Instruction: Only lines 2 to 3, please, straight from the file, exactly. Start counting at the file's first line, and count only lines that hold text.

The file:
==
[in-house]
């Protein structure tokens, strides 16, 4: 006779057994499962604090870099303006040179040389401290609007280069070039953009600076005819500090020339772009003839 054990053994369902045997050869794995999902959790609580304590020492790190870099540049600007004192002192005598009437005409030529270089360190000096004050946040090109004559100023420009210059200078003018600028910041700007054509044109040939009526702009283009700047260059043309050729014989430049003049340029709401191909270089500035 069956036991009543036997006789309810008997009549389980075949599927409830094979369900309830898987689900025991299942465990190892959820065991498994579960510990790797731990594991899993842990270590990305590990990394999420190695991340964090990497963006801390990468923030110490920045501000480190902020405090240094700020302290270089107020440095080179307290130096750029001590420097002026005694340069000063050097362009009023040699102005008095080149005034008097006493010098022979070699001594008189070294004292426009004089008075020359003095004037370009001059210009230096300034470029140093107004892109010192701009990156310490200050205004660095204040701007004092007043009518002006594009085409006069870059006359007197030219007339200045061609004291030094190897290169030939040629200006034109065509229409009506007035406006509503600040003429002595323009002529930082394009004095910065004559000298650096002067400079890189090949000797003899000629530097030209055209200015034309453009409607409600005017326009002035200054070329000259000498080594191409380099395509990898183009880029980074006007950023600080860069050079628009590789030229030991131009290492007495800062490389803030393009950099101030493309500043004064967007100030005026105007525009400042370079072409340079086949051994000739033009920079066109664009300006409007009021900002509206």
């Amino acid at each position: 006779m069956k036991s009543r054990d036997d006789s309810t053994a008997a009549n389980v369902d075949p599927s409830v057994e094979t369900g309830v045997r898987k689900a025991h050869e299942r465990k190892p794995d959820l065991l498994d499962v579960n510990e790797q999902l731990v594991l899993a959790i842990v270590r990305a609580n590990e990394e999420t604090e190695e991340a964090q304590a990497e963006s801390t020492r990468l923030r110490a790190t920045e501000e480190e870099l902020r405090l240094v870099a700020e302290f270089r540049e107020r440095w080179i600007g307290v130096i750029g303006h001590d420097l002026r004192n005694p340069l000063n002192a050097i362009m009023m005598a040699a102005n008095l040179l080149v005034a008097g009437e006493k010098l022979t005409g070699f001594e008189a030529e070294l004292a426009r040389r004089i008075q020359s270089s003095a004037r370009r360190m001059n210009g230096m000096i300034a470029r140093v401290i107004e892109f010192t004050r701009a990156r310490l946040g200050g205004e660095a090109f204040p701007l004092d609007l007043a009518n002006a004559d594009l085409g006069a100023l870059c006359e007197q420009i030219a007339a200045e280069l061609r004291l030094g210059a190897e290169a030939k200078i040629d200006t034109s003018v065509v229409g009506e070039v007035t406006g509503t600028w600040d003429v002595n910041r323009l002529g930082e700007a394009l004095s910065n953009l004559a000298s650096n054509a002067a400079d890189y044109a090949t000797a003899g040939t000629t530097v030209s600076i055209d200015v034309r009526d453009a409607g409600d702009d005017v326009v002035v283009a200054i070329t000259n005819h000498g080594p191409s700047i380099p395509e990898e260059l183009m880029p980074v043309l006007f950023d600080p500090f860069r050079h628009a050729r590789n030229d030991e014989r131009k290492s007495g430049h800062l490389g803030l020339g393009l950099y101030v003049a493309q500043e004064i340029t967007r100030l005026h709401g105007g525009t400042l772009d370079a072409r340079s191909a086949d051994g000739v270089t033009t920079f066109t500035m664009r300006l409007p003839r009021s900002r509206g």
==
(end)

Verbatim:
């Protein structure tokens, strides 16, 4: 006779057994499962604090870099303006040179040389401290609007280069070039953009600076005819500090020339772009003839 054990053994369902045997050869794995999902959790609580304590020492790190870099540049600007004192002192005598009437005409030529270089360190000096004050946040090109004559100023420009210059200078003018600028910041700007054509044109040939009526702009283009700047260059043309050729014989430049003049340029709401191909270089500035 069956036991009543036997006789309810008997009549389980075949599927409830094979369900309830898987689900025991299942465990190892959820065991498994579960510990790797731990594991899993842990270590990305590990990394999420190695991340964090990497963006801390990468923030110490920045501000480190902020405090240094700020302290270089107020440095080179307290130096750029001590420097002026005694340069000063050097362009009023040699102005008095080149005034008097006493010098022979070699001594008189070294004292426009004089008075020359003095004037370009001059210009230096300034470029140093107004892109010192701009990156310490200050205004660095204040701007004092007043009518002006594009085409006069870059006359007197030219007339200045061609004291030094190897290169030939040629200006034109065509229409009506007035406006509503600040003429002595323009002529930082394009004095910065004559000298650096002067400079890189090949000797003899000629530097030209055209200015034309453009409607409600005017326009002035200054070329000259000498080594191409380099395509990898183009880029980074006007950023600080860069050079628009590789030229030991131009290492007495800062490389803030393009950099101030493309500043004064967007100030005026105007525009400042370079072409340079086949051994000739033009920079066109664009300006409007009021900002509206």
């Amino acid at each position: 006779m069956k036991s009543r054990d036997d006789s309810t053994a008997a009549n389980v369902d075949p599927s409830v057994e094979t369900g309830v045997r898987k689900a025991h050869e299942r465990k190892p794995d959820l065991l498994d499962v579960n510990e790797q999902l731990v594991l899993a959790i842990v270590r990305a609580n590990e990394e999420t604090e190695e991340a964090q304590a990497e963006s801390t020492r990468l923030r110490a790190t920045e501000e480190e870099l902020r405090l240094v870099a700020e302290f270089r540049e107020r440095w080179i600007g307290v130096i750029g303006h001590d420097l002026r004192n005694p340069l000063n002192a050097i362009m009023m005598a040699a102005n008095l040179l080149v005034a008097g009437e006493k010098l022979t005409g070699f001594e008189a030529e070294l004292a426009r040389r004089i008075q020359s270089s003095a004037r370009r360190m001059n210009g230096m000096i300034a470029r140093v401290i107004e892109f010192t004050r701009a990156r310490l946040g200050g205004e660095a090109f204040p701007l004092d609007l007043a009518n002006a004559d594009l085409g006069a100023l870059c006359e007197q420009i030219a007339a200045e280069l061609r004291l030094g210059a190897e290169a030939k200078i040629d200006t034109s003018v065509v229409g009506e070039v007035t406006g509503t600028w600040d003429v002595n910041r323009l002529g930082e700007a394009l004095s910065n953009l004559a000298s650096n054509a002067a400079d890189y044109a090949t000797a003899g040939t000629t530097v030209s600076i055209d200015v034309r009526d453009a409607g409600d702009d005017v326009v002035v283009a200054i070329t000259n005819h000498g080594p191409s700047i380099p395509e990898e260059l183009m880029p980074v043309l006007f950023d600080p500090f860069r050079h628009a050729r590789n030229d030991e014989r131009k290492s007495g430049h800062l490389g803030l020339g393009l950099y101030v003049a493309q500043e004064i340029t967007r100030l005026h709401g105007g525009t400042l772009d370079a072409r340079s191909a086949d051994g000739v270089t033009t920079f066109t500035m664009r300006l409007p003839r009021s900002r509206g």